The quest for a more immersive experience has led to some rather interesting trends in gaming history. One such trend is the full motion video approach, in which action is portrayed using live actors on a physical soundstage or superimposed upon digital backdrops. The promise, of course, is that the player will be drawn into the story by watching real people rather than digital characters, which in the FMV heyday of the 1990s were more likely to be angular sprites than realistic renders. However, this potential for immersion was more often than not broken by hammy melodrama and actors badly incorporated into blocky digital scenes.
Horror-themed interactive film The Bunker, a co-production of British developers Splendy Games and Wales Interactive with a design team pedigree that includes the likes of Broken Sword, SOMA, and The Witcher, promises many of the same things as the FMV games of old, but without any added digital effects. However, while the brief 1-2 hour game avoids the typical pitfalls of overacting for the most part, a few instances still manage to mar the experience, while the near-complete lack of puzzles or any significant player agency wastes the opportunity for a fully-rounded interactive experience to go with its otherwise enjoyable story.
The game takes place in an alternate-history, late 20th century Britain, in which the Cold War turned hot and the government was forced to go underground to continue operations while the world above was completely destroyed. The story focuses on a man known only as “John” (played by The Hobbit’s Adam Brown), who has spent his entire life in the eponymous bunker with his mother, Margaret (Penny Dreadful’s Sarah Greene), who dies shortly after the game begins. With her death, John becomes the shelter’s final survivor, left alone to continue his daily routine, until he discovers rising radiation and a malfunction in the life support system that forces him to venture into areas of the bunker that have always been off-limits to him in order to fix the problem and survive.
The Bunker bills itself as a straightforward horror game, but at best such elements are mild, with a few late-game jumpscares to meet the requirement. It’s far more accurate to call this a psychological thriller, as the story deals at least in part with the mental horrors of having lived in a claustrophobic bomb shelter from birth, and the events that have shaped the protagonist’s life. For instance, John’s “friends” are plaster dolls bearing the names of people he once knew, his favorite being his “Mum,” which he carries around with him after she dies. These little details help make the story quite creepy at times, though it struggles to recapture the impact of its early moments as the game shifts focus to survival later on.
When I heard about The Bunker, I had high hopes that the developers would marry a good game with the film-style presentation, but it’s almost as if they skipped over the game part altogether, instead substituting mouse-driven interactivity for actual gameplay. In case you’re wondering (and why wouldn’t you be?), there are no puzzles to solve, although I suppose two very simple tasks could charitably be defined as such. The Bunker leans so far in the direction of being an interactive film that it squanders any potential it might have had as an actual game, which is both surprising and a damned shame, because the all-film presentation and real-world setting could have made for some impressive puzzling.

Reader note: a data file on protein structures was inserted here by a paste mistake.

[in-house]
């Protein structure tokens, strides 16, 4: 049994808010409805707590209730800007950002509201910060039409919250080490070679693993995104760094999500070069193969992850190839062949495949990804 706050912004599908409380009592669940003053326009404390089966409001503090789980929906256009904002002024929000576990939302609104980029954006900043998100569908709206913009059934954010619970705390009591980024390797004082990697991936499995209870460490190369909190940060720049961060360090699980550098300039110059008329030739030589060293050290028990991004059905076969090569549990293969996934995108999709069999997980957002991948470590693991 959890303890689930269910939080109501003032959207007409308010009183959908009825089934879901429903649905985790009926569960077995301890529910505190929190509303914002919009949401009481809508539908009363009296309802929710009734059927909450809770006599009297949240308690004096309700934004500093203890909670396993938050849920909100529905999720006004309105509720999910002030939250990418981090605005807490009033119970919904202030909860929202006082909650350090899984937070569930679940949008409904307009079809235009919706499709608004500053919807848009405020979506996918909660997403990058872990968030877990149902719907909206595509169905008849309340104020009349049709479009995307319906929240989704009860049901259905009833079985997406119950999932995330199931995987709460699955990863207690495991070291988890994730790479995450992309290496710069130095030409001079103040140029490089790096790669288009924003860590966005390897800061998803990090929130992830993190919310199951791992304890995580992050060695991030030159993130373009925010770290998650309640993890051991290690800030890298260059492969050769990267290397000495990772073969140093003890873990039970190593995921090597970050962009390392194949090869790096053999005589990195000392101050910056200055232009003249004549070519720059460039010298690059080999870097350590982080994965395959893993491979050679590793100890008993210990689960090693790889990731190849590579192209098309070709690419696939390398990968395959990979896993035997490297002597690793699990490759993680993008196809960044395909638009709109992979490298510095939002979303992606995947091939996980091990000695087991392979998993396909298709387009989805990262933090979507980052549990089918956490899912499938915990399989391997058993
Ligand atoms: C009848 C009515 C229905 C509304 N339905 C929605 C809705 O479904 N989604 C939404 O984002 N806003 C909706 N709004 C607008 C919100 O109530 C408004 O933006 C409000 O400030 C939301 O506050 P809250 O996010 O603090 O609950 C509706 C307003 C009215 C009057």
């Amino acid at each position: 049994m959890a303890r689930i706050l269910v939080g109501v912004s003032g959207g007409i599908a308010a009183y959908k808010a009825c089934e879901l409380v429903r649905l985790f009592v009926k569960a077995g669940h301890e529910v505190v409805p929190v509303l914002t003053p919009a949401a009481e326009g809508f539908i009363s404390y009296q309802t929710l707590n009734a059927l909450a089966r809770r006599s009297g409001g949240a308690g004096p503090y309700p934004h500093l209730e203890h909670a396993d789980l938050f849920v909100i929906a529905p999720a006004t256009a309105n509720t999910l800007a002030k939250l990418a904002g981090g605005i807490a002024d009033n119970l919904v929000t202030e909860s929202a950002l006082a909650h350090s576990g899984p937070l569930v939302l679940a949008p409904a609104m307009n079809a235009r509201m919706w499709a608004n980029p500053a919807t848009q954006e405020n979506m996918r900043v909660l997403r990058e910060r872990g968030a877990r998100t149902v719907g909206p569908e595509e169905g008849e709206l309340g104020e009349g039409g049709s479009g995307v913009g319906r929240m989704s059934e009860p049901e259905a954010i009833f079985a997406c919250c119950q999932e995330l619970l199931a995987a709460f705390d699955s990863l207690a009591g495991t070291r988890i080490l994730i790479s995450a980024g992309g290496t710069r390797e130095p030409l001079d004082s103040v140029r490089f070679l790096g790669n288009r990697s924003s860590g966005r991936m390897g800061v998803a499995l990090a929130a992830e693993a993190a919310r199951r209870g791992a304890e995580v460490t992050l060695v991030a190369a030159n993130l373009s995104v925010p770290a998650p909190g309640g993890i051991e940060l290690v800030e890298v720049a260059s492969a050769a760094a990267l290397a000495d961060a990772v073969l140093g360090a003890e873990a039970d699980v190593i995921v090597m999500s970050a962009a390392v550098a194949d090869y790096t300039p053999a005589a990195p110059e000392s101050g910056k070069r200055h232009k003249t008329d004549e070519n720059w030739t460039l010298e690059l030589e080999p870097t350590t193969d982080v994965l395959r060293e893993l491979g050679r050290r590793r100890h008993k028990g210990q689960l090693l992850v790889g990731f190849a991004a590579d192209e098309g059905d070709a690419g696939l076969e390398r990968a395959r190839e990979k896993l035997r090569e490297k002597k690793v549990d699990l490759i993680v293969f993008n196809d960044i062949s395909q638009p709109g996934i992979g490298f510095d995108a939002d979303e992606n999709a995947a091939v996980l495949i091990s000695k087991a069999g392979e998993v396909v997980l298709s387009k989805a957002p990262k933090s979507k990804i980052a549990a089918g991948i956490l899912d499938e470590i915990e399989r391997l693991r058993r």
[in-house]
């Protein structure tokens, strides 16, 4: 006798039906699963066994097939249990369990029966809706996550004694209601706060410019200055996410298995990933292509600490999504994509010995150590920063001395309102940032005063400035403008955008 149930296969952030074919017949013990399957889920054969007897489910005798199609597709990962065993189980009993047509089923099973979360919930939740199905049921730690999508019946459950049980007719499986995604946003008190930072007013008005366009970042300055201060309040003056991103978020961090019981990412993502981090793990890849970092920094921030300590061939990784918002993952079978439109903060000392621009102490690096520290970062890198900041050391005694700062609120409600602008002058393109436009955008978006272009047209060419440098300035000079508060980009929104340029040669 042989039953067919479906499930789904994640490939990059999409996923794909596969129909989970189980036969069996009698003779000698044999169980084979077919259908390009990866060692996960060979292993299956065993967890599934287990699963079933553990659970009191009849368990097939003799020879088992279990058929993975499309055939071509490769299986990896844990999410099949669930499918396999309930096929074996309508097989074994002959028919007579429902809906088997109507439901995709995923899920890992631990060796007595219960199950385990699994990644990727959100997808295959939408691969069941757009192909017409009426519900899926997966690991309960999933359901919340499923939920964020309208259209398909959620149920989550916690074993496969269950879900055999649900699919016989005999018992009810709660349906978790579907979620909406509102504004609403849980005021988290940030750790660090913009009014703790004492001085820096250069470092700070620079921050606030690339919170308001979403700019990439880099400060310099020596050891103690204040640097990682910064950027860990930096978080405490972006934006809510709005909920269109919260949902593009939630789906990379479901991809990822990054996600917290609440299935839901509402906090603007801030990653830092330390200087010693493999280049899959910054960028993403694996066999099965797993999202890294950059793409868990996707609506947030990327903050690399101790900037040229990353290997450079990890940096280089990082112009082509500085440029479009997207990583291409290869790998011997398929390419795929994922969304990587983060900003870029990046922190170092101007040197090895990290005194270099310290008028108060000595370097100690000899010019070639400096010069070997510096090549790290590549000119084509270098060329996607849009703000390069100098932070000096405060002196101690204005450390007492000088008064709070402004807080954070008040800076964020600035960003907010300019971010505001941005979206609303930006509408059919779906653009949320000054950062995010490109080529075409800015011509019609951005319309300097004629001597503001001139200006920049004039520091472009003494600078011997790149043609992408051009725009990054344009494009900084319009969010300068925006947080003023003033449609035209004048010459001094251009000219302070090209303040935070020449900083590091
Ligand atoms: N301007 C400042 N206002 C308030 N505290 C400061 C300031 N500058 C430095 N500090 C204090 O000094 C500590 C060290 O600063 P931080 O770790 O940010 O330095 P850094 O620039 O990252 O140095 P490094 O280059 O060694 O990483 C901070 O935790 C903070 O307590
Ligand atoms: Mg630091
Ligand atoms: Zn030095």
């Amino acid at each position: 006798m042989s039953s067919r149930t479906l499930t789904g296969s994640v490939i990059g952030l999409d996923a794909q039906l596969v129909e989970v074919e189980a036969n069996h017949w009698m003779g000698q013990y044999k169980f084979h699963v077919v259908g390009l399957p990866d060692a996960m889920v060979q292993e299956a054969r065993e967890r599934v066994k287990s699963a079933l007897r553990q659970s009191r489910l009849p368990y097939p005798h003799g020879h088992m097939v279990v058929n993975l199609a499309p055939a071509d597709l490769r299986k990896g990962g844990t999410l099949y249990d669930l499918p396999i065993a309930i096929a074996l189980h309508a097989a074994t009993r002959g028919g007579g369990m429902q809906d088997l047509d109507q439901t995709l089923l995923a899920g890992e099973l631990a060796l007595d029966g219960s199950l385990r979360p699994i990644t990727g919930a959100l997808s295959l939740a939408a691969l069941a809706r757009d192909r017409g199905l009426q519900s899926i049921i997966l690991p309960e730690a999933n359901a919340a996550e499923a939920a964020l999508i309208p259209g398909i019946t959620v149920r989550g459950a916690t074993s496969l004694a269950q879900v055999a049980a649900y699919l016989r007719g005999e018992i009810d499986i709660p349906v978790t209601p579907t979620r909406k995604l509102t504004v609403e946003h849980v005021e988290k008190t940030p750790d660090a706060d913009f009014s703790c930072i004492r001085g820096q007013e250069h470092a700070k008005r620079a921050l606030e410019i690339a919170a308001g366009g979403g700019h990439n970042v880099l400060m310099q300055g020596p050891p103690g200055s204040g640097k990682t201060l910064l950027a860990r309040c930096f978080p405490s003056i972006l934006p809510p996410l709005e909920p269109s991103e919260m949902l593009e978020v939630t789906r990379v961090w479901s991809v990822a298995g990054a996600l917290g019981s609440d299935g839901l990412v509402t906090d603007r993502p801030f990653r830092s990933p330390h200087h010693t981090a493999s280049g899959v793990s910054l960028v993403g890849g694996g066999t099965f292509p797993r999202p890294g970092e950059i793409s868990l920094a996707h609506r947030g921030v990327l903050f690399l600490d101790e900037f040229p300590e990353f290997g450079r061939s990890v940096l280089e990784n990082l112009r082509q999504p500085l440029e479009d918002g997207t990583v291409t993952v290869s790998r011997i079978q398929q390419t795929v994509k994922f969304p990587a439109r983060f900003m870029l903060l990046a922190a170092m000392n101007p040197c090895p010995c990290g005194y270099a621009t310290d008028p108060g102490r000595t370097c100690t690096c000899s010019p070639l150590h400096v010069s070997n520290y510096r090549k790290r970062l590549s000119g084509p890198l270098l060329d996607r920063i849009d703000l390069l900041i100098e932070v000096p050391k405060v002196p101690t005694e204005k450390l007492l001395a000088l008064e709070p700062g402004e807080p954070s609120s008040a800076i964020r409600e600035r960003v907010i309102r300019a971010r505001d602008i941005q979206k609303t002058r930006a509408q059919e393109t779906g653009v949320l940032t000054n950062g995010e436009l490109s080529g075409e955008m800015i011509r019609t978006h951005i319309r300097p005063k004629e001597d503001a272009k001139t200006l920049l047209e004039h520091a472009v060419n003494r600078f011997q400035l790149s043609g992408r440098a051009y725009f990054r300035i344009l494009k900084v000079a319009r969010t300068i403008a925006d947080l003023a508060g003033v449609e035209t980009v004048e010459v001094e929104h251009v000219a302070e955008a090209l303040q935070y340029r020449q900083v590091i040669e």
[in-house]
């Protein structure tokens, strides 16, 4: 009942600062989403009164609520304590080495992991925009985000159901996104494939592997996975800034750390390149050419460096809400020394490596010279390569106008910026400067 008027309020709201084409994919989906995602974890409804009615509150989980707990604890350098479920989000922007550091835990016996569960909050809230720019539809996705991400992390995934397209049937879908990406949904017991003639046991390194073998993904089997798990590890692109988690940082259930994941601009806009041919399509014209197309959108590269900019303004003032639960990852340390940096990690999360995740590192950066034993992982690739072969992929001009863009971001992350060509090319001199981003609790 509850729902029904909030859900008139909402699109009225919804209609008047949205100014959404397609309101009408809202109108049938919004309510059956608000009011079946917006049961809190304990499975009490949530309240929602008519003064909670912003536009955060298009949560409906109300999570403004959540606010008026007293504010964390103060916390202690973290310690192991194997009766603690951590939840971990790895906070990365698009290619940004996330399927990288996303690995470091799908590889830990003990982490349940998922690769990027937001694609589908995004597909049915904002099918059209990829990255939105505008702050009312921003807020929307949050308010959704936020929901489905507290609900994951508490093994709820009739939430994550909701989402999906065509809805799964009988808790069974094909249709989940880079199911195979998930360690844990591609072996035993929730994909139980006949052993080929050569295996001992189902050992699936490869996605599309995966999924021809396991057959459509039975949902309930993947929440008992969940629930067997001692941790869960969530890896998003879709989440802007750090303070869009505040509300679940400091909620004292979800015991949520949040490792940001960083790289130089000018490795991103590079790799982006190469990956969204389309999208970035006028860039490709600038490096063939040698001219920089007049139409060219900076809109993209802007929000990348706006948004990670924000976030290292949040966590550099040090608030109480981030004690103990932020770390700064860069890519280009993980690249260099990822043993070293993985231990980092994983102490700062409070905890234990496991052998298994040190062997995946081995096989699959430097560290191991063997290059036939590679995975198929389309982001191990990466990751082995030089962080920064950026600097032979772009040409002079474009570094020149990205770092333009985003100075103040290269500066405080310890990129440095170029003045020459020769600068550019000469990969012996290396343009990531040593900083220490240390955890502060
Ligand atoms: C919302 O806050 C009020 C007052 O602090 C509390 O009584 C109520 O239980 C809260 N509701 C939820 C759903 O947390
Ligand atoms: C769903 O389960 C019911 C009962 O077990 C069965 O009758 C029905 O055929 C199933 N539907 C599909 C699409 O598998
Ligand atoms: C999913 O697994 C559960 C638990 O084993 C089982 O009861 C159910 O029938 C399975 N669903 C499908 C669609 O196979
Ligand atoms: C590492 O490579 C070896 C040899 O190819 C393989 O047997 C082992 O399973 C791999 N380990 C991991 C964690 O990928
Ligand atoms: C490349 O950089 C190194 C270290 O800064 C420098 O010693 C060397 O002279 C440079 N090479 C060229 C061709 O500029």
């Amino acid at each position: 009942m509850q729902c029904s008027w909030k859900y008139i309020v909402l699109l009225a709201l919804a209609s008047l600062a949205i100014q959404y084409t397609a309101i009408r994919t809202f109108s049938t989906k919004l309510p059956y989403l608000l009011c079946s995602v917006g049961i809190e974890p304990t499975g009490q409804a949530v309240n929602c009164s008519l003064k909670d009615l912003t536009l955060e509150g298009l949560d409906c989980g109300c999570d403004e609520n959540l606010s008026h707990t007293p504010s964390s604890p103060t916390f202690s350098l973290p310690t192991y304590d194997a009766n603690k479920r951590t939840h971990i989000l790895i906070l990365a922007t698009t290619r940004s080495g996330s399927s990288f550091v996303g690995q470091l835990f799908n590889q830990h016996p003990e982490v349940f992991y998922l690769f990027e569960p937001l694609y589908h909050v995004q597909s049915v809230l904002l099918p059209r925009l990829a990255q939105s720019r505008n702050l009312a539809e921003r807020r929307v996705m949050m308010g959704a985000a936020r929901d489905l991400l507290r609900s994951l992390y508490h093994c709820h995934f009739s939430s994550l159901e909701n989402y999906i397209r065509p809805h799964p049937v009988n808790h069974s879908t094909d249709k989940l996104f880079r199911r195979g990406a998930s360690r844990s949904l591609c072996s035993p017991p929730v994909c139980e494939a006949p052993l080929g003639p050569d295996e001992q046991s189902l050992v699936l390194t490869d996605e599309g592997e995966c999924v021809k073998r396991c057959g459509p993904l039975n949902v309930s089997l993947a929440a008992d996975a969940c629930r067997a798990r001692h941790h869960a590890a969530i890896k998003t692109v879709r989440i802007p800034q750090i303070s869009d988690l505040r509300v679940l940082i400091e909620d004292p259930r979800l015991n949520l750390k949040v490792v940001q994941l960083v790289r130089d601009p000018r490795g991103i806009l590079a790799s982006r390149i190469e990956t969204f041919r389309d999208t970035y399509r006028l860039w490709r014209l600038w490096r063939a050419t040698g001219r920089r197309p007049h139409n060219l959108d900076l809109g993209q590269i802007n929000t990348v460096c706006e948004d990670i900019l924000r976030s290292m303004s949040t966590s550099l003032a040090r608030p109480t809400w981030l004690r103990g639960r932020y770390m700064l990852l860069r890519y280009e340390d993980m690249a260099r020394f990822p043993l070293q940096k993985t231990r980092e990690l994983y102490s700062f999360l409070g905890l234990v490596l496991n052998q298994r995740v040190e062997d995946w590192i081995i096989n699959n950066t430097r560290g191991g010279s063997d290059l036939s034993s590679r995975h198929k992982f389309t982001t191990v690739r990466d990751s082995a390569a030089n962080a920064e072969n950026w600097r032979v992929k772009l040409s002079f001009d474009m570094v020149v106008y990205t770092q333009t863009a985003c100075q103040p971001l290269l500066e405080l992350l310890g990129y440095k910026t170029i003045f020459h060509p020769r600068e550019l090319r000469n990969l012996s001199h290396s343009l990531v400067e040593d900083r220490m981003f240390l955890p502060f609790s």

Looping still shots are used when the player is presented with an interactive scene such as a medicine cabinet or a wide-angle view of a room, where you can click on hotspots to open doors or interact with items. Once an action is performed, the “film” resumes, showing John carrying out the selected action. Sometimes you must slide a control from one side of the screen to the other in order to perform a lengthy action like turning a handle, or click repeatedly in order to simulate a strenuous action such as pushing something across the floor or forcing a door open.
A few Quick Time Events crop up from time to time, usually during flashbacks, when John is about to hear a revealing conversation in an area he shouldn’t be in. Signified by a pulsating icon that suddenly appears in the middle of the screen, successful activation of the QTE allows the protagonist to remain hidden and reveal more about the backstory, while failure results in his discovery and an end to the overheard conversation. These sequences are particularly frustrating because they seem to happen right when you least expect them. It wouldn’t be such a problem if you keep your hand on the mouse at all times, but with so much time spent watching The Bunker rather than playing, this was just an extra task for me to have to remember, and a seemingly pointless one at that, since there’s no real reason to withhold the information in the first place.
Clicking on items like computers and documents allows you to interact with them via a close-up of the screen or, in the case of documents, a narrated transcript of their contents. Much like the flashbacks, these optional discoveries help to flesh out the backstory, and accessing all of them unlocks various achievements. John’s carved dolls are the subject of a collection task, in which they are hidden around various scenes, but this is also optional.Continued on the next page...